[(False, 1), (True, 2)]

    Peter
     
    Peter Otten, Oct 12, 2007
    #8
  9. On Oct 12, 12:58 pm, Florian Lindner <> wrote:
    > Hello,
    > can I determine somehow if the iteration on a list of values is the last
    > iteration?
    >
    > Example:
    >
    > for i in [1, 2, 3]:
    > if last_iteration:
    > print i*i
    > else:
    > print i
    >
    > that would print
    >
    > 1
    > 2
    > 9
    >
    > Can this be acomplished somehow?
    >
    > Thanks,
    >
    > Florian



    If you want to do this over a list or a string, I'd just do:

    for element in iterable[:-1]: print iterable
    print iterable[-1] * iterable[-1]

    No need for it to get more advanced than that :)
     
    =?iso-8859-1?q?Robin_K=E5veland?=, Oct 13, 2007
    #9
  10. Florian Lindner

    Paul McGuire Guest

    On Oct 12, 5:58 am, Florian Lindner <> wrote:
    > Hello,
    > can I determine somehow if the iteration on a list of values is the last
    > iteration?
    >
    > Example:
    >
    > for i in [1, 2, 3]:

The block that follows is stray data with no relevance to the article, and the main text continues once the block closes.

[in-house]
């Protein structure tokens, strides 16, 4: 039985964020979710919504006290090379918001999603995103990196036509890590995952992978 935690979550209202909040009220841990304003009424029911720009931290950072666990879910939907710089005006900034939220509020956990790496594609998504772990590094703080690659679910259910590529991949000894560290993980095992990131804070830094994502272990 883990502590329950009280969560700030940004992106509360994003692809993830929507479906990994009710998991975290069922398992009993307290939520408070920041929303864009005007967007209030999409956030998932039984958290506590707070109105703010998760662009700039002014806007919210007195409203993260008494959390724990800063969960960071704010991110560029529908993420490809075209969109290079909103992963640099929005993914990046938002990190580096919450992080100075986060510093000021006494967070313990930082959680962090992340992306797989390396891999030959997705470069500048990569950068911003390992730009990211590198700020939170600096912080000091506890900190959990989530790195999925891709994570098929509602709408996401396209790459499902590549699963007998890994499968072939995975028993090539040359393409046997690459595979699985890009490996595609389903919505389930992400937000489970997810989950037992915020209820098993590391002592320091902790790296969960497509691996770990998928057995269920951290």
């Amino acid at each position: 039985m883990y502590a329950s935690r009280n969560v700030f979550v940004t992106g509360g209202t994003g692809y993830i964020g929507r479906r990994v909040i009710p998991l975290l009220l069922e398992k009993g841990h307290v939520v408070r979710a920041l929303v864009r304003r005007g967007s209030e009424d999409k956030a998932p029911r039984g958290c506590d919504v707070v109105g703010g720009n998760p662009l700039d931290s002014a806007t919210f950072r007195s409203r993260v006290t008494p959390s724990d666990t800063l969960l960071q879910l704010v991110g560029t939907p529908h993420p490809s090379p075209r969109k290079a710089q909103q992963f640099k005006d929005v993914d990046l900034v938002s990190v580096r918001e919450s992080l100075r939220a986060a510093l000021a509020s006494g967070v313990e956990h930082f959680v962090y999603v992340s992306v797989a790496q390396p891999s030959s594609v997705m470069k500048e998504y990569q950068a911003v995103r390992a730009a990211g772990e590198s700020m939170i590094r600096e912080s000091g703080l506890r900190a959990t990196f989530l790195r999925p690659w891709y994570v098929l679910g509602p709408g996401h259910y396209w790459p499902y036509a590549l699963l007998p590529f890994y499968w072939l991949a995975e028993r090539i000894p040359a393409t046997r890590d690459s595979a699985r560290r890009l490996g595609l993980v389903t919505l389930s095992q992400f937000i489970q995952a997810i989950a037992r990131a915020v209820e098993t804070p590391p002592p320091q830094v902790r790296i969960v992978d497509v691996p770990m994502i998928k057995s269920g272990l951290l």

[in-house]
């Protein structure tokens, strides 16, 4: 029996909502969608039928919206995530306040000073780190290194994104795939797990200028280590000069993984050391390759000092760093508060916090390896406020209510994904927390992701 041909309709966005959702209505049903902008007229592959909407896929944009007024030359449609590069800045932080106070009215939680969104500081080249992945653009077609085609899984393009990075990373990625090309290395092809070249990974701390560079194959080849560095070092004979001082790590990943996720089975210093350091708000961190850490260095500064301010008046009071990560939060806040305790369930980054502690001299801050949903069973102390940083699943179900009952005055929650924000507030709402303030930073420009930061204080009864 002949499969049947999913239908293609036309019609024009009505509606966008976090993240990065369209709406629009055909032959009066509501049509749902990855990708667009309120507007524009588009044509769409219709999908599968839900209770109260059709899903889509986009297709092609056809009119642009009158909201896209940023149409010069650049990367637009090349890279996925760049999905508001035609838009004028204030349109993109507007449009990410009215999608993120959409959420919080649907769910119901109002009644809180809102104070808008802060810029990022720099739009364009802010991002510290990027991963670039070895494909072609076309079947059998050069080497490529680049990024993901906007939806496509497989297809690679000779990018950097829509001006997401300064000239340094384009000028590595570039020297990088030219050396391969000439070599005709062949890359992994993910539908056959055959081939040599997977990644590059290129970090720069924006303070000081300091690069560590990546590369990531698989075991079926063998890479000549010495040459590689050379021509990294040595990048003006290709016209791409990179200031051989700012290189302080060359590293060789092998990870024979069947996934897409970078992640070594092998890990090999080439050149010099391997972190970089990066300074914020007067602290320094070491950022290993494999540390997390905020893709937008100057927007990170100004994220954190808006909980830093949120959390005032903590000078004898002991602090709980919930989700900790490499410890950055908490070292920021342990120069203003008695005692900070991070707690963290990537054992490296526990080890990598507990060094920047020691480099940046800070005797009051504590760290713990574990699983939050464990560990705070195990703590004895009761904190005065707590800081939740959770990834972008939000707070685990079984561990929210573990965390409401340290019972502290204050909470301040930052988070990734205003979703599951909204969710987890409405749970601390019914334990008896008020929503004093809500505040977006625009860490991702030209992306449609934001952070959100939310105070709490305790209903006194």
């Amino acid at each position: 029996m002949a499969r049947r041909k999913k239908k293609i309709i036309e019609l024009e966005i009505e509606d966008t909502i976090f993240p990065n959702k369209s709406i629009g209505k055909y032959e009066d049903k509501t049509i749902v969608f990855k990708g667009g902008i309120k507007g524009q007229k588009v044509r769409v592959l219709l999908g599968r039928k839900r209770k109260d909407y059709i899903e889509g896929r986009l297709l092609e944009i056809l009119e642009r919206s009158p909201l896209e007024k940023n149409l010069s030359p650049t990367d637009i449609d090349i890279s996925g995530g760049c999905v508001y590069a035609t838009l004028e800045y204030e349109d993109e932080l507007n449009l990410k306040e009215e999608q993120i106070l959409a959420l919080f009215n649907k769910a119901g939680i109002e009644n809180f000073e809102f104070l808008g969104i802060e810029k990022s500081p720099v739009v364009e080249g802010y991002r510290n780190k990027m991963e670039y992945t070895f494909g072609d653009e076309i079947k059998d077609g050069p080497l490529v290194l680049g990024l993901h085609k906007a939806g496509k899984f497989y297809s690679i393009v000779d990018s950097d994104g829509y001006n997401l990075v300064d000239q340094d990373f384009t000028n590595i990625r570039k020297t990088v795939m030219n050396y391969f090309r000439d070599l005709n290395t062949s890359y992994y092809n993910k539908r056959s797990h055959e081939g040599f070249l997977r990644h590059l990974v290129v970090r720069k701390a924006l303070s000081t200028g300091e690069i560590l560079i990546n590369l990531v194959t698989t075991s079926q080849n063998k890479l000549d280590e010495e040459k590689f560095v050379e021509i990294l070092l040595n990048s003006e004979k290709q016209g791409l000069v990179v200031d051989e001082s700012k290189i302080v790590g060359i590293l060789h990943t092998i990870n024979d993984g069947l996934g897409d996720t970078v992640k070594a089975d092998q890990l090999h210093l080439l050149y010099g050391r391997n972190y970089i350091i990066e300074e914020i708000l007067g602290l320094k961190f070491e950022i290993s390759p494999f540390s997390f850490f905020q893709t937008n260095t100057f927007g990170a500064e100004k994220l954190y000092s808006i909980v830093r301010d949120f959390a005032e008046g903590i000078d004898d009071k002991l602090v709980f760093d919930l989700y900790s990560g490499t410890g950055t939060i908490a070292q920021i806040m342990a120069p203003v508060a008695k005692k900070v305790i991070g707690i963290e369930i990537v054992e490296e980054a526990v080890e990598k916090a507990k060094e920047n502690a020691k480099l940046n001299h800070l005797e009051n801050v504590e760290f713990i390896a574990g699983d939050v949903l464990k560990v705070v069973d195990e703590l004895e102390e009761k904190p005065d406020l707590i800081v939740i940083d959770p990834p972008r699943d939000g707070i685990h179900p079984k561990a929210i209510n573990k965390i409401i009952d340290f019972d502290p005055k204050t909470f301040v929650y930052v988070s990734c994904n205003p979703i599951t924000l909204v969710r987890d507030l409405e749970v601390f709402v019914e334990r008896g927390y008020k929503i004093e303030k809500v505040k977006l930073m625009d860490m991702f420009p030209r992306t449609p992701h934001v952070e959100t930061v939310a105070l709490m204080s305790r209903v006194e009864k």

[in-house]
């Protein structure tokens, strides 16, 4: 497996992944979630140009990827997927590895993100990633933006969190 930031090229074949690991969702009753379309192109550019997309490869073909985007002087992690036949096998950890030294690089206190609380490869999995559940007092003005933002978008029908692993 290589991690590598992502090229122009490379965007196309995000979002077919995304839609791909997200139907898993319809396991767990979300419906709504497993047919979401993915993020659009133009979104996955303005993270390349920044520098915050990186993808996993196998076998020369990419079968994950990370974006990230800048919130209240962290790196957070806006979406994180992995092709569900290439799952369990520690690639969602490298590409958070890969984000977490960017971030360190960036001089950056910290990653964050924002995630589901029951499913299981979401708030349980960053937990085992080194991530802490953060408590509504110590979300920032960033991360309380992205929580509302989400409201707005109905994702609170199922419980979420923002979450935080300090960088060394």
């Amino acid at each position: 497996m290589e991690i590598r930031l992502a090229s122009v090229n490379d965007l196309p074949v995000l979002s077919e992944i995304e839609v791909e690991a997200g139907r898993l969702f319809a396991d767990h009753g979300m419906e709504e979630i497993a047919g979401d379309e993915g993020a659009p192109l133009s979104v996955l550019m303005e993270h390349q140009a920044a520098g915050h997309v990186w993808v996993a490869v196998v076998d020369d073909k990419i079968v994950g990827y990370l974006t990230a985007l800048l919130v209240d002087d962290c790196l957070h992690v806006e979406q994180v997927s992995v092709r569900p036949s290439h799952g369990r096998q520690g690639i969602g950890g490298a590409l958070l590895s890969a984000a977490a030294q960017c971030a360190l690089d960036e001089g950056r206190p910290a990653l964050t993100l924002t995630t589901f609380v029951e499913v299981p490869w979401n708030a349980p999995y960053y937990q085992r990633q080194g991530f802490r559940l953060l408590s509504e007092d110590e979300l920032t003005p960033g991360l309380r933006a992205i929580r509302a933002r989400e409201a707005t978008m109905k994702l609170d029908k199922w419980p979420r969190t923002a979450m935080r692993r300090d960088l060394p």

> if last_iteration:
    > print i*i
    > else:
    > print i
    >
    > that would print
    >
    > 1
    > 2
    > 9
    >
    > Can this be acomplished somehow?
    >
    > Thanks,
    >
    > Florian


    Maybe it's a leftover from my C++ days, but I find the iteration-based
    solutions the most appealing. This is a refinement of the previous
    post by Diez Roggisch. The test method seems to match your desired
    idiom pretty closely:

    def signal_last(lst):
    last2 = None
    it = iter(lst)
    try:
    last = it.next()
    except StopIteration:
    last = None
    for last2 in it:
    yield False, last
    last = last2
    yield True, last

    def test(t):
    for isLast, item in signal_last(t):
    if isLast:
    print "...and the last item is", item
    else:
    print item

    test("ABC")
    test([])
    test([1,2,3])

    Prints:

    A
    B
    ....and the last item is C
    ....and the last item is None
    1
    2
    ....and the last item is 3

    -- Paul
     
    Paul McGuire, Oct 14, 2007
    #10
  11. Florian Lindner

    Paul Hankin Guest

    On Oct 14, 8:00 am, Paul McGuire <> wrote:
    > On Oct 12, 5:58 am, Florian Lindner <> wrote:
    >
    >
    >
    > > Hello,
    > > can I determine somehow if the iteration on a list of values is the last
    > > iteration?

    >
    > > Example:

    >
    > > for i in [1, 2, 3]:
    > > if last_iteration:
    > > print i*i
    > > else:
    > > print i

    >
    > > that would print

    >
    > > 1
    > > 2
    > > 9

    >
    > > Can this be acomplished somehow?

    >
    > > Thanks,

    >
    > > Florian

    >
    > Maybe it's a leftover from my C++ days, but I find the iteration-based